The Reality of What Makes People Click

  • Author: Ryan Jenkins
  • Atlanta, Georgia, United States

Connection with someone takes more than common interests of What Makes People Click. It also takes this. Do you know who created the world’s first social network? It wasn’t Zuckerberg, Dorsey, or Tom from MySpace. It was the person who kindled the first fire. The fire’s loud crackling, billowing smoke, and beautiful orange glow attracted others […]

Connection with someone takes more than common interests of What Makes People Click. It also takes this.

Do you know who created the world’s first social network? It wasn’t Zuckerberg, Dorsey, or Tom from MySpace.

It was the person who kindled the first fire. The fire’s loud crackling, billowing smoke, and beautiful orange glow attracted others in the village towards it. Soon everyone was gathered around basking in the warmth of the flames.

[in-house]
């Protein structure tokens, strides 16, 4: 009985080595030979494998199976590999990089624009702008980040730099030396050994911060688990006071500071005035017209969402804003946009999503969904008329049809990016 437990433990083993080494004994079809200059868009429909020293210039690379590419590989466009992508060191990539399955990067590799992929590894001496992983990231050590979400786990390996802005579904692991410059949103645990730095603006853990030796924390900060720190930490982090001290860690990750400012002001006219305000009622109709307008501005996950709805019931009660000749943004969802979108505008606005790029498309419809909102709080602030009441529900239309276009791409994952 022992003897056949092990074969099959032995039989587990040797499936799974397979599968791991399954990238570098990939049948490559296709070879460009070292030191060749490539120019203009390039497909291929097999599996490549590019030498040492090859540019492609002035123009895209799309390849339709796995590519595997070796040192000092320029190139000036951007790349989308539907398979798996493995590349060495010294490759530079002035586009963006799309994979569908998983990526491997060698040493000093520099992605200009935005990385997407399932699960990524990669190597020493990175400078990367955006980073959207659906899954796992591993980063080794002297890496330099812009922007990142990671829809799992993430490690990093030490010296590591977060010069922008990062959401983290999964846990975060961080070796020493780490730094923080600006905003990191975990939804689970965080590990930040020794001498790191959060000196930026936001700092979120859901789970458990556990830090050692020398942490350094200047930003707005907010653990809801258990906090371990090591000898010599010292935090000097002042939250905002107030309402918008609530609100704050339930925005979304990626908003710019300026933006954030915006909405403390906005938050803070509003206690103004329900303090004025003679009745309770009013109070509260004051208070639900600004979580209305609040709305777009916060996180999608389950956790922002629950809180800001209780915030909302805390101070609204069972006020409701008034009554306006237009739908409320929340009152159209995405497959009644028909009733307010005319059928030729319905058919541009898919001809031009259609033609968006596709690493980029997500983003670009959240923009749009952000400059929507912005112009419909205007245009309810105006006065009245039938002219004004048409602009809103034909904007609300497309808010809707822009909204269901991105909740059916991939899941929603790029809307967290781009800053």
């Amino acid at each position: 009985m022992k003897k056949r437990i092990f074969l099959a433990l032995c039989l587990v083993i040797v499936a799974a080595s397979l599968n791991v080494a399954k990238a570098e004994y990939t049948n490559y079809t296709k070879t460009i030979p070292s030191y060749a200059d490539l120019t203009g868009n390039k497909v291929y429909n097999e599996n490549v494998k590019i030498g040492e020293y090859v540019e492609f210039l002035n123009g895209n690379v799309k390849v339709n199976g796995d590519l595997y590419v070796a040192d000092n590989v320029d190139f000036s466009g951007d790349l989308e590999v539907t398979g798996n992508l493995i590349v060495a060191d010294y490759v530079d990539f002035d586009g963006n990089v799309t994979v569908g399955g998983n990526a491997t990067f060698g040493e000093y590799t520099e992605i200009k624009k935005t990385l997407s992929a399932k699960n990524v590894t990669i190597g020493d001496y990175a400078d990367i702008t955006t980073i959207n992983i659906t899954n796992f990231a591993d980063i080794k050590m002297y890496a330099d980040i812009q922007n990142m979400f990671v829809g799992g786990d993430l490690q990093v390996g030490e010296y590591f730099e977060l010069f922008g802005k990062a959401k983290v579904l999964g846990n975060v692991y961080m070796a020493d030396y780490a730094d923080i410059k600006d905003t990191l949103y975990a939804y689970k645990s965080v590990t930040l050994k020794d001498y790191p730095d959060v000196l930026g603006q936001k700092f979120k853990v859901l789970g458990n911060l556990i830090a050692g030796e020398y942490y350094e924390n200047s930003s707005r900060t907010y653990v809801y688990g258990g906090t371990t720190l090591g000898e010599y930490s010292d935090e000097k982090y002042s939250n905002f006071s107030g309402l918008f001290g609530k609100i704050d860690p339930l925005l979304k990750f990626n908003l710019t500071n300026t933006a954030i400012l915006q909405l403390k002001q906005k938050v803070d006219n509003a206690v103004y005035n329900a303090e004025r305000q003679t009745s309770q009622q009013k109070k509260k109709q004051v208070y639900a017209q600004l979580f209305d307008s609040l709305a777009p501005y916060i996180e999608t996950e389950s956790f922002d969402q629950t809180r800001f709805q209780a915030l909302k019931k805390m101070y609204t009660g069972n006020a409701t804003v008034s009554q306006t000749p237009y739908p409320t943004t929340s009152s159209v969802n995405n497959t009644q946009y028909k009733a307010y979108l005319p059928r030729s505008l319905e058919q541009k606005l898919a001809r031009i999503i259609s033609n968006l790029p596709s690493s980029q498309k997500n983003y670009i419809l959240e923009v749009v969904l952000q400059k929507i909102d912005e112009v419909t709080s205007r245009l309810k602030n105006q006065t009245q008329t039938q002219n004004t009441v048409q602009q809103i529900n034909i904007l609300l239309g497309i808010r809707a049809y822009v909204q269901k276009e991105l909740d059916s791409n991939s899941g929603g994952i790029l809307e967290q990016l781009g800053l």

The discovery of fire changed everything. Fire became a cornerstone of human survival. It was instrumental in protecting the village from predators, cooking food, and providing light in the dark. And it transformed how people connected. The light from a fire extended the day giving humans more time to connect, providing warmth that wondrously enabled relationships to deepen like never before. People clicked over the flick of flames.

A recent study of the Ju/’hoan hunter-gatherers of the southern African countries of Namibia and Botswana found major differences between firelit talk and non-firelit talk to What Makes People Click. When the Ju/’hoan weren’t around a fire, their conversations centered on “practicalities and sanctioning gossip.” Firelit conversations, however, “evoked the imagination, helped people remember and understand others in their external networks, healed rifts of the day, and conveyed information about cultural institutions that generate regularity of behavior and corresponding trust.”